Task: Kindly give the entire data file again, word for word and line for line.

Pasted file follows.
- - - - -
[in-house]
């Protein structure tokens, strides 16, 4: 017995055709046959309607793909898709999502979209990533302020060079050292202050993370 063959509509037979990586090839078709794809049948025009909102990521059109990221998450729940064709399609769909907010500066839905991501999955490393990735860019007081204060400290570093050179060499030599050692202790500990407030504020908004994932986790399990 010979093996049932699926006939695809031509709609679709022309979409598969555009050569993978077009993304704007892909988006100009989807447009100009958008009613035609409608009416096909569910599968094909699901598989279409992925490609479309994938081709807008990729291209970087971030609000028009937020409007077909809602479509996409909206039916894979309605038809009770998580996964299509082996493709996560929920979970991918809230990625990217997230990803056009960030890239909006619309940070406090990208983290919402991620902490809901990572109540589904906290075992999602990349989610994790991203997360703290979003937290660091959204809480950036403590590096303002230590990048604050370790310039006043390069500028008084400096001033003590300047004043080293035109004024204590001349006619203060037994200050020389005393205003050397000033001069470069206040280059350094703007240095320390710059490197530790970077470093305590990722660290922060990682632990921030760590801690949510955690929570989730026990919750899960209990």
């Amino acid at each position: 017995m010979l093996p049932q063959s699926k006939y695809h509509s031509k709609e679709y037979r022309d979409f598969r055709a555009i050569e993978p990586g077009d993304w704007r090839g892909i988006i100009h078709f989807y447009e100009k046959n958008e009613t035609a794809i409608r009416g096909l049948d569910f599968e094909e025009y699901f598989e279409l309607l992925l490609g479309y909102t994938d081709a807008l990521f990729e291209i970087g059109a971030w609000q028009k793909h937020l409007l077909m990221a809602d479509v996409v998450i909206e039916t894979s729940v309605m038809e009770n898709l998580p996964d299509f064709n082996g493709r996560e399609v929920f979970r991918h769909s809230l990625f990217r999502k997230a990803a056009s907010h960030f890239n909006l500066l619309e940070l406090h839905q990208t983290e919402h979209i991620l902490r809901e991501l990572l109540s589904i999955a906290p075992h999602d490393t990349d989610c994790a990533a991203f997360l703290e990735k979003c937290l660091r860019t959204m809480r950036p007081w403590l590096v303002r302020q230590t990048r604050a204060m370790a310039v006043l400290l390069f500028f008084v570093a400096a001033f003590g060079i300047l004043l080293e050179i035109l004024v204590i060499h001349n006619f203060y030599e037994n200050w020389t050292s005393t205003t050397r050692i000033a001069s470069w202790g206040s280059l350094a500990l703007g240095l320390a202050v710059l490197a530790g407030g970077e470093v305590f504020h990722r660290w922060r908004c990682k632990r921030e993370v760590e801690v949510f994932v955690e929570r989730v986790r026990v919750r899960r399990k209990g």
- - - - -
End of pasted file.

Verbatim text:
[in-house]
């Protein structure tokens, strides 16, 4: 017995055709046959309607793909898709999502979209990533302020060079050292202050993370 063959509509037979990586090839078709794809049948025009909102990521059109990221998450729940064709399609769909907010500066839905991501999955490393990735860019007081204060400290570093050179060499030599050692202790500990407030504020908004994932986790399990 010979093996049932699926006939695809031509709609679709022309979409598969555009050569993978077009993304704007892909988006100009989807447009100009958008009613035609409608009416096909569910599968094909699901598989279409992925490609479309994938081709807008990729291209970087971030609000028009937020409007077909809602479509996409909206039916894979309605038809009770998580996964299509082996493709996560929920979970991918809230990625990217997230990803056009960030890239909006619309940070406090990208983290919402991620902490809901990572109540589904906290075992999602990349989610994790991203997360703290979003937290660091959204809480950036403590590096303002230590990048604050370790310039006043390069500028008084400096001033003590300047004043080293035109004024204590001349006619203060037994200050020389005393205003050397000033001069470069206040280059350094703007240095320390710059490197530790970077470093305590990722660290922060990682632990921030760590801690949510955690929570989730026990919750899960209990």
């Amino acid at each position: 017995m010979l093996p049932q063959s699926k006939y695809h509509s031509k709609e679709y037979r022309d979409f598969r055709a555009i050569e993978p990586g077009d993304w704007r090839g892909i988006i100009h078709f989807y447009e100009k046959n958008e009613t035609a794809i409608r009416g096909l049948d569910f599968e094909e025009y699901f598989e279409l309607l992925l490609g479309y909102t994938d081709a807008l990521f990729e291209i970087g059109a971030w609000q028009k793909h937020l409007l077909m990221a809602d479509v996409v998450i909206e039916t894979s729940v309605m038809e009770n898709l998580p996964d299509f064709n082996g493709r996560e399609v929920f979970r991918h769909s809230l990625f990217r999502k997230a990803a056009s907010h960030f890239n909006l500066l619309e940070l406090h839905q990208t983290e919402h979209i991620l902490r809901e991501l990572l109540s589904i999955a906290p075992h999602d490393t990349d989610c994790a990533a991203f997360l703290e990735k979003c937290l660091r860019t959204m809480r950036p007081w403590l590096v303002r302020q230590t990048r604050a204060m370790a310039v006043l400290l390069f500028f008084v570093a400096a001033f003590g060079i300047l004043l080293e050179i035109l004024v204590i060499h001349n006619f203060y030599e037994n200050w020389t050292s005393t205003t050397r050692i000033a001069s470069w202790g206040s280059l350094a500990l703007g240095l320390a202050v710059l490197a530790g407030g970077e470093v305590f504020h990722r660290w922060r908004c990682k632990r921030e993370v760590e801690v949510f994932v955690e929570r989730v986790r026990v919750r899960r399990k209990g």